|RU-486: "The French Abortion Pill"|
|20 - 35|
4 - 10
|Blocks action of progesterone and provokes uterine lining to slough off the embryo||Effective up to 7 wks after egg is fertilized, may be used to treat a number of different cancers and/or diseases||Small risk of excessive bleeding, physician administered in three office visits|
|Induced Abortion||0Abortifacient: removal of embryo||100% effective||Surgical risks, excessive bleeding|
|Total abstinence||0Refraining from sexual activity||Totally safe||None|
|Latex plugs||0 - ?||Temporary physical blockage of fallopian tubes||Allows for sexual spontaneity, highly effective||Accidental removal, irritation, physician administration|
|Injection Hormone: Depo-Provera||<1||Inhibits secretion of FSH, LH: prevents follicle maturation and ovulation||Lasts 1-3 months, fertility return by next cycle||Physician administered, moodiness, weight gain|
To develop, test, and evaluate the safety of a new contraceptive, it generally takes 15 or more years and at least $50 million. Despite the importance of population control, annual worldwide expenditures on reproductive research and contraceptive development have declined from a high of $250 million a year to $200 million a year today Ñ an average of only 25 cents per person (Hanna 47).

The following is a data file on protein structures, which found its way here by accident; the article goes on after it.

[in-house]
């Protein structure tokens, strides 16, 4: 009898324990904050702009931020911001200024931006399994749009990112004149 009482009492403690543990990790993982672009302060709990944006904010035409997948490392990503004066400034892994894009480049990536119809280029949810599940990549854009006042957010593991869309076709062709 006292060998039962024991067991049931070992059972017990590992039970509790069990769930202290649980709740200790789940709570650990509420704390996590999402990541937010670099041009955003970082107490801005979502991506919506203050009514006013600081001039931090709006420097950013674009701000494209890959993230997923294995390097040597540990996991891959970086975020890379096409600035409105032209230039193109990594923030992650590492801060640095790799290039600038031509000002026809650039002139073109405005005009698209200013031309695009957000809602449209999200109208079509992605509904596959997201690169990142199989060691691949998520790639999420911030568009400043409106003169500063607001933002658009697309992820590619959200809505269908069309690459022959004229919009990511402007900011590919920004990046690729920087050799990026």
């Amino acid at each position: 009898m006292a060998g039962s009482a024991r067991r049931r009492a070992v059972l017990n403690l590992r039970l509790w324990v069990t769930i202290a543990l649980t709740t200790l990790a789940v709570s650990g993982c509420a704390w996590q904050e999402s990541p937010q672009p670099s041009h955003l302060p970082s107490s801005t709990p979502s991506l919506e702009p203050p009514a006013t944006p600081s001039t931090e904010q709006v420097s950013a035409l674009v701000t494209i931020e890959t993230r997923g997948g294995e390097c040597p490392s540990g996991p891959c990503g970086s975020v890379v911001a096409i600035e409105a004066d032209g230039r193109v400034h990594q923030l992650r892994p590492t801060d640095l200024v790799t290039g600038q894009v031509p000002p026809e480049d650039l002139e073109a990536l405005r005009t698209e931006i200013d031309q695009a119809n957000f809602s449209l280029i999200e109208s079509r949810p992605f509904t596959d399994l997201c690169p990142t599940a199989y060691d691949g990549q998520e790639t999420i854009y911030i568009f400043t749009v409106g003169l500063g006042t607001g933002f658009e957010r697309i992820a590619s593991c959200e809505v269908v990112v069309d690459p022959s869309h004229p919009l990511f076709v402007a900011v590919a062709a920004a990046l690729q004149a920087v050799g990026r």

At the present, the four most widely used methods for preventing pregnancy include sterilization, IUDs, oral contraceptives, and condoms. Injectable contraceptives and hormonal implants are also being used in some countries.